There have been many studies on what constitutes project and project management processes in recent years (for example Kerzner 2009; Lock 2007; Schlichter 2007; Wessels 2007; Green 2005; Zanfardino 2005; and Archibald 2003). While these studies only give general descriptions of project management practices, only few researchers investigated how sustainable practices can be achieved in projects management especially within the construction industry.
The UK construction industry is considered to be highly active sector contributing immensely to the depletion of natural resources and produces enormous amounts of wastes materials. Crudgington as cited by Holton, Glass, and Price (2010) believes that there are increasing legal and commercial pressures on this sector to be more sustainable in their activities. Therefore, the concept of corporate sustainability has been an important issue within the UK construction industry (Holton, Glass, and Price 2010).
This is because of the effects (positive or negative) that all construction activities have on the projects stakeholders (Olander and Landin 2005). This has consequently increased the importance of social aspect of sustainability which has been the basis to assess the feasibility of construction projects by stakeholders (Edum-Fotwe and Price 2008). Therefore, concerns of all those who have vested interest in the construction project should be addressed prior to its execution in order to achieve project objectives.
However, it is observed that construction activities consume about 60% of world’s resources and produces about 50% of global CO2 (and other greenhouse gases) emissions (Worldwatch Institute 2005). These gases have been consequently increasing far more than their natural threshold in the upper atmosphere causing changes in climate system.
Many studies (for example Stern 2006 and Streck 2007) have demonstrated that if current annual emissions of greenhouse gases remain the same, their concentrations by year 2100 would triple the pre-industrial levels. Therefore, the concept of sustainability is developed to mitigate the effects of global climate change and to promote adaptation strategies. This may significantly reduce the amount of wastes products and encourage re-utilization of these wastes materials particularly for construction purposes.
For many years now, the concept of sustainability has gained a wider acceptance from varieties of businesses in response to Agenda 21 declared at the Earth Summit in Rio de Janeiro in June 1992. This has helped governments and many businesses to strategize their policies and practices with vast improvement on the usage of resources. Consequently, it allows industries to be more innovative in their operations (Azapagic and Perdan 2000) in building sustainable businesses which are not only socially acceptable, but also environmentally friendly and economically viable.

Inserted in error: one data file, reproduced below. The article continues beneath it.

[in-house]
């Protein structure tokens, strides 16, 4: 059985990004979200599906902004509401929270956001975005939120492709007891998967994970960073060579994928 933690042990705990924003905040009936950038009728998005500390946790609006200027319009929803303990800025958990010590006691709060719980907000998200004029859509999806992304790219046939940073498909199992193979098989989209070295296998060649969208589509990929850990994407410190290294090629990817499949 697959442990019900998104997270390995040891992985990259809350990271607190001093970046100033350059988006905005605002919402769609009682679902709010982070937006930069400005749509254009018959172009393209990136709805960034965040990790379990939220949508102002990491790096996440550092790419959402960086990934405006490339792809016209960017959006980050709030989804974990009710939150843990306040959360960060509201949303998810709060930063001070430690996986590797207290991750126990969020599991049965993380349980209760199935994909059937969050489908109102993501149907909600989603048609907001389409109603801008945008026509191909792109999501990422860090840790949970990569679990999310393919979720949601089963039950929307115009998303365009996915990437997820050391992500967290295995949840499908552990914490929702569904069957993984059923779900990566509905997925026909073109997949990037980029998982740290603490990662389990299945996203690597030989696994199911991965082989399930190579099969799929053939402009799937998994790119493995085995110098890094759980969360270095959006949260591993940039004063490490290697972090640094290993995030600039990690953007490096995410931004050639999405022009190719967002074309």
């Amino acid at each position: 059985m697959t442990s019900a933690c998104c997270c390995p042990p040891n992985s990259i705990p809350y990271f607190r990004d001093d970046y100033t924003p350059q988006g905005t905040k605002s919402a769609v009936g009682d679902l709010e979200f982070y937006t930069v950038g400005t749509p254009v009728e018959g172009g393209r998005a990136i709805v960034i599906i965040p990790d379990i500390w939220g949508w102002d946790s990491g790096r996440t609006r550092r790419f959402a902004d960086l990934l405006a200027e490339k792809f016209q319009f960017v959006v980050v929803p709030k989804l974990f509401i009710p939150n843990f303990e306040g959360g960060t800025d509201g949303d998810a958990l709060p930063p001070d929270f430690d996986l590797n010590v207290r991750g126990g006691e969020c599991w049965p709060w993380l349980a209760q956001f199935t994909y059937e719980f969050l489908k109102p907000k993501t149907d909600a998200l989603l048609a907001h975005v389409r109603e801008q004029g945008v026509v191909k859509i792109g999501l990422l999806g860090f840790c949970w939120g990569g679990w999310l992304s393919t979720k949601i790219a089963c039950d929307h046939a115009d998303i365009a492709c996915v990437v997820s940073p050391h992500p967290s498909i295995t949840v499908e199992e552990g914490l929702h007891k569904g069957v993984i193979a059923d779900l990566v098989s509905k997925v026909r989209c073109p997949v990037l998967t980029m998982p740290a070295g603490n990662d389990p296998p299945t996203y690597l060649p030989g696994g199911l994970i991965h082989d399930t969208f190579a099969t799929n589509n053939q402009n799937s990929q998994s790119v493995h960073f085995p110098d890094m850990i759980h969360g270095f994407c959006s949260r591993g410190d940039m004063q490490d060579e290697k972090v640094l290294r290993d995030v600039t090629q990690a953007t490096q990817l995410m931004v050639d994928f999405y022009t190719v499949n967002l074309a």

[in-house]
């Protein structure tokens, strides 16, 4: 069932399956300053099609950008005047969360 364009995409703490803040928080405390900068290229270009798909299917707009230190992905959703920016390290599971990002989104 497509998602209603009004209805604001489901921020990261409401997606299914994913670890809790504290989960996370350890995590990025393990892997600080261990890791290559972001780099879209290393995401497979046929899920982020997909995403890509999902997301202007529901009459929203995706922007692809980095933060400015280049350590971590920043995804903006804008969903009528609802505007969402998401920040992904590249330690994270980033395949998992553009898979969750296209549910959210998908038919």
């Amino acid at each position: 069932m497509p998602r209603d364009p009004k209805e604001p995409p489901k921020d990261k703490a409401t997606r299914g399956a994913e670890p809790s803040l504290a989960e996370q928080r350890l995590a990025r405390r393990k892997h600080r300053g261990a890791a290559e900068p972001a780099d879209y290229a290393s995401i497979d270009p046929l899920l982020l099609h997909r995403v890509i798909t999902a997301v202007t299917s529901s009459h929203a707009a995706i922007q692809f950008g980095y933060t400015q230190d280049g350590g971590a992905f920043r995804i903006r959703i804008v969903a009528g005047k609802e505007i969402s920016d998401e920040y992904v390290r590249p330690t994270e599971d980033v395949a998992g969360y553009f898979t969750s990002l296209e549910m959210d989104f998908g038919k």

Sustainability is a term used to connote the ability of present generations to utilize resources without compromising the ability of future generations to consume theirs (Vollenbroek 2002 and Stern 2006). The concept has being used extensively to encompass three distinct elements which include economic, social, and environmental issues (United Nations Framework Conference on Climate Change 2007).
It is aimed at promoting changes in the manners resources are being consumed (London2012 2010) and encouraging intergenerational equity in the usage of resources. In addition, this may increase environmental and economic stakeholders (and policy makers) involvements when making projects investments decisions.
In construction projects however, sustainable practices in the management of projects are required throughout the project lifecycle. This is to enhance the process of achieving stakeholders’ requirements and expectations (cost, time, environmental issues, legal issues, scope, and quality/performance).
Although, the current practices within the UK construction industry are not encouraging in terms of corporate social responsibility (Department of Trade and Industry 2006). However, the concept will increase construction projects value through efficient use of resources and energy, reduction in waste production, re-use/recycling of materials, and in human relations (Abidin and Pasquire 2007). As a result, projects and projects management principles are attracting more attentions from all the stakeholders involved in the initiation and execution of construction projects.
In light of this, project is understood to be a temporary endeavor with start, middle, and end date (Moore 2009) to achieve desired outcome and benefits (Association for Project Management 2006). Lock 2007 defines a project to be a translation of ideas and activities into new endeavors while Kerzner 2009 describes a project as an activity with specific objectives and scope to produce some specified deliverables which in that process consumes human and non-human resources. Construction industry which is observed to be project-oriented with huge amount of investments, rigorous project management principles are therefore required to complete all the activities involved (Woodward 1997 and Kerzner 2009).
Therefore, project management is “the process by which projects are defined, planned, monitored, controlled and delivered such that the agreed benefits are realized” (Association for Project Management 2006). It is however expected that approval of sustainable practices in construction project management processes will increase the opportunity of achieving stakeholders’ requirements. This will also justify the amount of resources invested on such projects.